The ability to give your heart to someone else while staying true to yourself can be a bit tricky. It’s easy to get swept up in the two-become-one vortex in romantic relationships—to be treated like Peter Pan and his shadow, all sewn up and forever trailing one another. It’s natural to want to spend all of your time with someone that you’re wild about, but also so crucial not to lose yourself in the process. Regardless of whether the relationship lasts, you are responsible for your own heart, your own brain, and your own life—your top priorities no matter how in love you are! Here are some ways to make sure you’re looking out for number one and still enjoying your twosome.
1. Cultivate Your Own Hobbies
I’ve been with the same dude for about 800 years. When people ask me how we’ve stayed together for so long (aside from the obvious answers of, like, being in love and being best friends), I answer that we’ve always encouraged each other to cultivate separate interests. You don’t always have to like the things your partner likes!
This sounds obvious, but it can be hard to internalize, especially if you’re SO IN LOVE and eager to please your partner. I didn’t realize this wasn’t healthy behavior when I was in high school, and tried to shape myself, as Amy Rose so beautifully details in “I’ll Be Your Mirror,” “into someone else’s idea of the perfect girl/partner/friend.” If my high school boyfriend thought something was dumb, I agreed. If he thought something was cool, I agreed with that, too—even when I was internally screaming, This is so boring! or This band sucks! I was afraid to make those opinions known, because I thought that loving someone meant loving everything they loved, which is very much not the case! You don’t have to sell yourself out in order to be a good partner. If someone truly loves you, they love all of you—even the bits of you that befuddle them, like your raging interest in geology, or love for a certain band—and they don’t put you down for following your own interests.
2. Take Responsibility for Yourself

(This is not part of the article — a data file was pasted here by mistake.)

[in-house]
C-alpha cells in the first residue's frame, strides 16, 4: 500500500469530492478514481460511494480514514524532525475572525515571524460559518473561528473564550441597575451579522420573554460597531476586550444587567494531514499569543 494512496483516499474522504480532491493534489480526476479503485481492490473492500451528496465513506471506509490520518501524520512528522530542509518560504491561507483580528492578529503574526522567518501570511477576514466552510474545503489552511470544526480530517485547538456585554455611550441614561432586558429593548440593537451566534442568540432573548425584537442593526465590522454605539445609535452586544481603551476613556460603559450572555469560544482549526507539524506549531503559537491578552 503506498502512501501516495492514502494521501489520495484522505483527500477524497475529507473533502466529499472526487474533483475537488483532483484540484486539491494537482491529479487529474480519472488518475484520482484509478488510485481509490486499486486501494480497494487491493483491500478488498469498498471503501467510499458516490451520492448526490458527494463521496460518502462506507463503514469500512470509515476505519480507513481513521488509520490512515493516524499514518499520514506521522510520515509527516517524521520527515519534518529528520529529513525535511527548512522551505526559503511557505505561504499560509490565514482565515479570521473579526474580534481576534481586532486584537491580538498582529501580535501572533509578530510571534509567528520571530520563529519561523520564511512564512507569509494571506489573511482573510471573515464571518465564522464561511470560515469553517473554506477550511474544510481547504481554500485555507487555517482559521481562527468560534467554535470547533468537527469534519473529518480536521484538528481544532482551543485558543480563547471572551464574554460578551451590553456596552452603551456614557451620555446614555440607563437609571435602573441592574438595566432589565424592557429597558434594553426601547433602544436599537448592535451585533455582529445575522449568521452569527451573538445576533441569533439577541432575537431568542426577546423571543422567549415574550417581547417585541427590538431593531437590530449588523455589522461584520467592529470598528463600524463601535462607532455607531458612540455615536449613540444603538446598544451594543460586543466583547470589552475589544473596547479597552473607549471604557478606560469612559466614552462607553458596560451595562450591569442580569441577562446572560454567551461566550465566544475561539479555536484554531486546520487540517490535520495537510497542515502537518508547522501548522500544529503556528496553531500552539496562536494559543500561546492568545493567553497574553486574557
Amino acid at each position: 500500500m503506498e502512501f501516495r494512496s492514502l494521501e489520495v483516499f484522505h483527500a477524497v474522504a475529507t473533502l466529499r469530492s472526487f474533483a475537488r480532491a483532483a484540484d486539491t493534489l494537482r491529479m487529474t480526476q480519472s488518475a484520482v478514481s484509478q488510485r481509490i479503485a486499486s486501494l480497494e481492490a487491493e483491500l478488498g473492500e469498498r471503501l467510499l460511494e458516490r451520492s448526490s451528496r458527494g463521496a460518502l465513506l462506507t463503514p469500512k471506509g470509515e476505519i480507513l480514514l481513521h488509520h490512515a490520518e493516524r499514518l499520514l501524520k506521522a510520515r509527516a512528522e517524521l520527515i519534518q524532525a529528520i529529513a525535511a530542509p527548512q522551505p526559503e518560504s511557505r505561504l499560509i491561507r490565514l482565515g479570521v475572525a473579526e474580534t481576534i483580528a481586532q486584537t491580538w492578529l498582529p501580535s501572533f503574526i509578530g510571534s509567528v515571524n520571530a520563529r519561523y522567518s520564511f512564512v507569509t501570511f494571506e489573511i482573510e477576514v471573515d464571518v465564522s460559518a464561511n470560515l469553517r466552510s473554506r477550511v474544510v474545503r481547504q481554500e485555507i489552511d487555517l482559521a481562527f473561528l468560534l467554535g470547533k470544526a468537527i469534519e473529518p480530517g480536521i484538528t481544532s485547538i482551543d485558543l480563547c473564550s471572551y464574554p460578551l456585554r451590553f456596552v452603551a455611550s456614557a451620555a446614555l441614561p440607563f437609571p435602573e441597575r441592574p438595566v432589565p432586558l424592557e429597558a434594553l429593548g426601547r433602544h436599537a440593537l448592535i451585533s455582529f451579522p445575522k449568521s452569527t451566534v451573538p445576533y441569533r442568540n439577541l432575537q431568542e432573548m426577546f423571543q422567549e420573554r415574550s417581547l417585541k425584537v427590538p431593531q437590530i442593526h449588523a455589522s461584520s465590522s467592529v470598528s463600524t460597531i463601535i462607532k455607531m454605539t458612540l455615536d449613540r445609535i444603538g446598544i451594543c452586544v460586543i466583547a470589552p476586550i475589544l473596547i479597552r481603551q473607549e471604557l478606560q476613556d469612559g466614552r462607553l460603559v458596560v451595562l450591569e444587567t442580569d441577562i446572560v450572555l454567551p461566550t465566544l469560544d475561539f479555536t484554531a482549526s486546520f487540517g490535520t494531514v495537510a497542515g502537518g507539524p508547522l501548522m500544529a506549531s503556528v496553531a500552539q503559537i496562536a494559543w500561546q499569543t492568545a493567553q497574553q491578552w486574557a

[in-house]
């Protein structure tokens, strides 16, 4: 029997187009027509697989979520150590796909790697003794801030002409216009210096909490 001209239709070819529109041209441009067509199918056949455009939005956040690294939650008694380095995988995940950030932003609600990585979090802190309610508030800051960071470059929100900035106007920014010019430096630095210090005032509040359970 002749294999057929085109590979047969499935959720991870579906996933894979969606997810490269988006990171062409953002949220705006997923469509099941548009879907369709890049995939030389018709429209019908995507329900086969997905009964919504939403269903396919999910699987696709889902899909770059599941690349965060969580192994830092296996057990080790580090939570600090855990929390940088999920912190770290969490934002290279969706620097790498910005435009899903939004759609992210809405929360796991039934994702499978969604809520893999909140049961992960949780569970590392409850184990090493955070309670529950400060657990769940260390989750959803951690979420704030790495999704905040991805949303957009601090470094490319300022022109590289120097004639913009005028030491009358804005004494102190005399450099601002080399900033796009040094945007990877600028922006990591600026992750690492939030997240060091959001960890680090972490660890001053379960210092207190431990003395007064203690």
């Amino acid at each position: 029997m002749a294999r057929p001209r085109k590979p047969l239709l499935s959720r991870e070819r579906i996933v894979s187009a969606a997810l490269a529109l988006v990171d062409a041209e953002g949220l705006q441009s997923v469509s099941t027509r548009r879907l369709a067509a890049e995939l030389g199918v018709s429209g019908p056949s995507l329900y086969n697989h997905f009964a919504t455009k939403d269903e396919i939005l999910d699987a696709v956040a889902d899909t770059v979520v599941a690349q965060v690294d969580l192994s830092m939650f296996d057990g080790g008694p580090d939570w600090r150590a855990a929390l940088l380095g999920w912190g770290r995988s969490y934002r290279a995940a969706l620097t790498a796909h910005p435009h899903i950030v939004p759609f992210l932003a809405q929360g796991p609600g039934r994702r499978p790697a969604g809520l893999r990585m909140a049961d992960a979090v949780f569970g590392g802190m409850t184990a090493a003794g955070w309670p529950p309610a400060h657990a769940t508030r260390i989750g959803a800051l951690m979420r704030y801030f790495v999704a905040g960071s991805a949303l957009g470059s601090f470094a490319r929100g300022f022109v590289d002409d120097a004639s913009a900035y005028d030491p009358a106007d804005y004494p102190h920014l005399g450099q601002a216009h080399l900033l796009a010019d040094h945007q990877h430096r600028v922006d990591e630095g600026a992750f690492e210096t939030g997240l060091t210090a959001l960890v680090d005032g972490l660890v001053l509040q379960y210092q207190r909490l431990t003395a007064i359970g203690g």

Kindness is key in all things, but make sure that you don’t take advantage of your partner’s kindness, or vice versa. If you find that you’re always the emotional rock, or the one who makes decisions, or the one who always ends up paying or driving or “taking the high road,” or the one swallowing your own needs in order to attend to theirs, it may be time to reexamine the relationship and consider how balanced things are.
If you’re always giving, giving, giving, and never receiving anything in return, that’s a giant warning sign that you might be sacrificing your own health and well-being in order to support someone else. It cannot fall on one person to be “the responsible one,” because that creates an opportunity for the other to remain irresponsible and sets up an environment that fosters dependency and bad habits. Support has to go both ways, otherwise you run the risk of being taken advantage of. You really have to look at you and your partner as a team.
3. Spend Time Apart
I know you’re in love, and I know you just booked a one-way ticket to Makeout City, but trust me on this one: If you want your relationship to last, you need to step outside of it once in a while. Don’t forget your friends (and don’t let your partner forget theirs). Make concrete plans to spend time apart, and encourage each other to keep up strong friendships and make time for the non-romantic cohorts in your lives.
It’s also super important to spend some time alone! Just being by yourself, reconnecting with who you are when nobody else is around—giving yourself time to think or sleep or draw or watch a silly movie—will renew your spirit and give you the opportunity to figure out who you are at the moment.
Being out on your own and having fun—laughing with your friends, spending time with your family, staring at the ceiling and zoning out blissfully while a favorite record plays—will remind you that you don’t NEED your partner around to be a complete, happy person, and will make you appreciate them that much more when you do spend time together.
4. Ask for Outside Help
There are times when relationships can get very messy from the inside, particularly when one partner absolutely depends on the other, and no one else, for emotional support. If you find yourself struggling to tend to your own emotional health under the weight of supporting your partner’s, it may be time to ask for outside help. It is OK to recognize that love can’t fix everything, and that some needs go beyond our reach.
If you are in a situation where you feel swallowed up by your partner’s issues—if they’re self-harming, or depressed, or if your partner starts threatening that they “can’t live without you” or noting that you are “the only one who will ever understand,” please consider talking to a trusted adult or counselor. I know it’s hard and it may feel like a betrayal, but: IT IS NOT YOUR RESPONSIBILITY TO SAVE ANYONE. The most loving thing you can do is get your partner the proper help they need, both for their sake and yours.
Be firm and say, “I love you, but I think you need to talk to [a parent, a counselor, a trusted adult].” Remind your partner that you care about them, but that your own mental health and wellbeing is at stake, too, and that getting help isn’t just a benefit for them, but a benefit for you and your relationship as a whole. Speak to them the way you’d want someone to speak to you: gently, supportively, and with care.
Once you start disappearing into someone else, it’s hard to find your way back. When in doubt: Remember that the two of you—and your love—stay stronger when you remember to love yourselves the most! ♦